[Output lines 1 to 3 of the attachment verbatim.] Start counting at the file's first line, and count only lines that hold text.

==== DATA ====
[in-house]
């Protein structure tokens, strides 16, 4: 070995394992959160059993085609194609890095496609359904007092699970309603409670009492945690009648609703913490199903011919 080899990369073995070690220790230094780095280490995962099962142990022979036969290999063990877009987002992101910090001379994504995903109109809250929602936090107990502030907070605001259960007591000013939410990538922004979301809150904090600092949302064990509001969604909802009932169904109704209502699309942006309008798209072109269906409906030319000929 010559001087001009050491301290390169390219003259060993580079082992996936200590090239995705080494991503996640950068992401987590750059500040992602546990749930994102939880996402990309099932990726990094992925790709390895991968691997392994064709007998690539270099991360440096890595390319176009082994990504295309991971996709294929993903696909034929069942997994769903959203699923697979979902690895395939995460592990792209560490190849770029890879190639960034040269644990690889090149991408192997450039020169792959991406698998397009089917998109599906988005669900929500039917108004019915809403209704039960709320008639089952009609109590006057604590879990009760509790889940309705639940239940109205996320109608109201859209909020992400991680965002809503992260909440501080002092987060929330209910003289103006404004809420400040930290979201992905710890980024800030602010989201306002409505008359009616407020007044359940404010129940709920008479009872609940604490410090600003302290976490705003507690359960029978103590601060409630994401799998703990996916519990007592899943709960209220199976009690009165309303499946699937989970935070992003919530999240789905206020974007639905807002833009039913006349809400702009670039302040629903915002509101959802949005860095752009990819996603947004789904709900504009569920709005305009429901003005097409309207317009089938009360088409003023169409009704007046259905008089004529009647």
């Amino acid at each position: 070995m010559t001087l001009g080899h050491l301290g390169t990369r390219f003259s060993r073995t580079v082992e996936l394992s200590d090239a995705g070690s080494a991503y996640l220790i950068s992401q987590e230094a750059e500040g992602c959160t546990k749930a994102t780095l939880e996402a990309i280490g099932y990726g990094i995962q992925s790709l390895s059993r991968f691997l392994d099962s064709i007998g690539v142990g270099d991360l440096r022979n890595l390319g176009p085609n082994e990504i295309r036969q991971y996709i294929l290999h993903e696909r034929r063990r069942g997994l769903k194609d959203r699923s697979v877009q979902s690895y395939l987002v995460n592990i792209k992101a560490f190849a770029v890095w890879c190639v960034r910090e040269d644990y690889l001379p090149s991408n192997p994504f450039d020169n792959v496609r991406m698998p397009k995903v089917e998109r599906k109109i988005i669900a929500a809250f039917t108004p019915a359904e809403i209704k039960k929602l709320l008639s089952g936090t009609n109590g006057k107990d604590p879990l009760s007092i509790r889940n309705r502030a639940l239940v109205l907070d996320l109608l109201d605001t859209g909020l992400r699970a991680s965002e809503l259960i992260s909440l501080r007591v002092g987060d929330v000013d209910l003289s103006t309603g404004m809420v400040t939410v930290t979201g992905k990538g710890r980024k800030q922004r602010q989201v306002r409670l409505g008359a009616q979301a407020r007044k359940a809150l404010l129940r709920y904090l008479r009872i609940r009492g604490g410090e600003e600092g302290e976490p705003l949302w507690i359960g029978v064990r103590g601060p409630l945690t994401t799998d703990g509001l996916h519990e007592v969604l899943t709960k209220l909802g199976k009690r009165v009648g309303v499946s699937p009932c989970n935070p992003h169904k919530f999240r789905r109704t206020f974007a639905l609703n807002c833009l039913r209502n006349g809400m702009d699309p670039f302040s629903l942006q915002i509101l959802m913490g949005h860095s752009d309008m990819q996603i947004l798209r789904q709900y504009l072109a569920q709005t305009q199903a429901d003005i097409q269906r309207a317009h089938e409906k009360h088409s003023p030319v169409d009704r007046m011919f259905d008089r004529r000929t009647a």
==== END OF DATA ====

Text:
[in-house]
């Protein structure tokens, strides 16, 4: 070995394992959160059993085609194609890095496609359904007092699970309603409670009492945690009648609703913490199903011919 080899990369073995070690220790230094780095280490995962099962142990022979036969290999063990877009987002992101910090001379994504995903109109809250929602936090107990502030907070605001259960007591000013939410990538922004979301809150904090600092949302064990509001969604909802009932169904109704209502699309942006309008798209072109269906409906030319000929 010559001087001009050491301290390169390219003259060993580079082992996936200590090239995705080494991503996640950068992401987590750059500040992602546990749930994102939880996402990309099932990726990094992925790709390895991968691997392994064709007998690539270099991360440096890595390319176009082994990504295309991971996709294929993903696909034929069942997994769903959203699923697979979902690895395939995460592990792209560490190849770029890879190639960034040269644990690889090149991408192997450039020169792959991406698998397009089917998109599906988005669900929500039917108004019915809403209704039960709320008639089952009609109590006057604590879990009760509790889940309705639940239940109205996320109608109201859209909020992400991680965002809503992260909440501080002092987060929330209910003289103006404004809420400040930290979201992905710890980024800030602010989201306002409505008359009616407020007044359940404010129940709920008479009872609940604490410090600003302290976490705003507690359960029978103590601060409630994401799998703990996916519990007592899943709960209220199976009690009165309303499946699937989970935070992003919530999240789905206020974007639905807002833009039913006349809400702009670039302040629903915002509101959802949005860095752009990819996603947004789904709900504009569920709005305009429901003005097409309207317009089938009360088409003023169409009704007046259905008089004529009647």
């Amino acid at each position: 070995m010559t001087l001009g080899h050491l301290g390169t990369r390219f003259s060993r073995t580079v082992e996936l394992s200590d090239a995705g070690s080494a991503y996640l220790i950068s992401q987590e230094a750059e500040g992602c959160t546990k749930a994102t780095l939880e996402a990309i280490g099932y990726g990094i995962q992925s790709l390895s059993r991968f691997l392994d099962s064709i007998g690539v142990g270099d991360l440096r022979n890595l390319g176009p085609n082994e990504i295309r036969q991971y996709i294929l290999h993903e696909r034929r063990r069942g997994l769903k194609d959203r699923s697979v877009q979902s690895y395939l987002v995460n592990i792209k992101a560490f190849a770029v890095w890879c190639v960034r910090e040269d644990y690889l001379p090149s991408n192997p994504f450039d020169n792959v496609r991406m698998p397009k995903v089917e998109r599906k109109i988005i669900a929500a809250f039917t108004p019915a359904e809403i209704k039960k929602l709320l008639s089952g936090t009609n109590g006057k107990d604590p879990l009760s007092i509790r889940n309705r502030a639940l239940v109205l907070d996320l109608l109201d605001t859209g909020l992400r699970a991680s965002e809503l259960i992260s909440l501080r007591v002092g987060d929330v000013d209910l003289s103006t309603g404004m809420v400040t939410v930290t979201g992905k990538g710890r980024k800030q922004r602010q989201v306002r409670l409505g008359a009616q979301a407020r007044k359940a809150l404010l129940r709920y904090l008479r009872i609940r009492g604490g410090e600003e600092g302290e976490p705003l949302w507690i359960g029978v064990r103590g601060p409630l945690t994401t799998d703990g509001l996916h519990e007592v969604l899943t709960k209220l909802g199976k009690r009165v009648g309303v499946s699937p009932c989970n935070p992003h169904k919530f999240r789905r109704t206020f974007a639905l609703n807002c833009l039913r209502n006349g809400m702009d699309p670039f302040s629903l942006q915002i509101l959802m913490g949005h860095s752009d309008m990819q996603i947004l798209r789904q709900y504009l072109a569920q709005t305009q199903a429901d003005i097409q269906r309207a317009h089938e409906k009360h088409s003023p030319v169409d009704r007046m011919f259905d008089r004529r000929t009647a």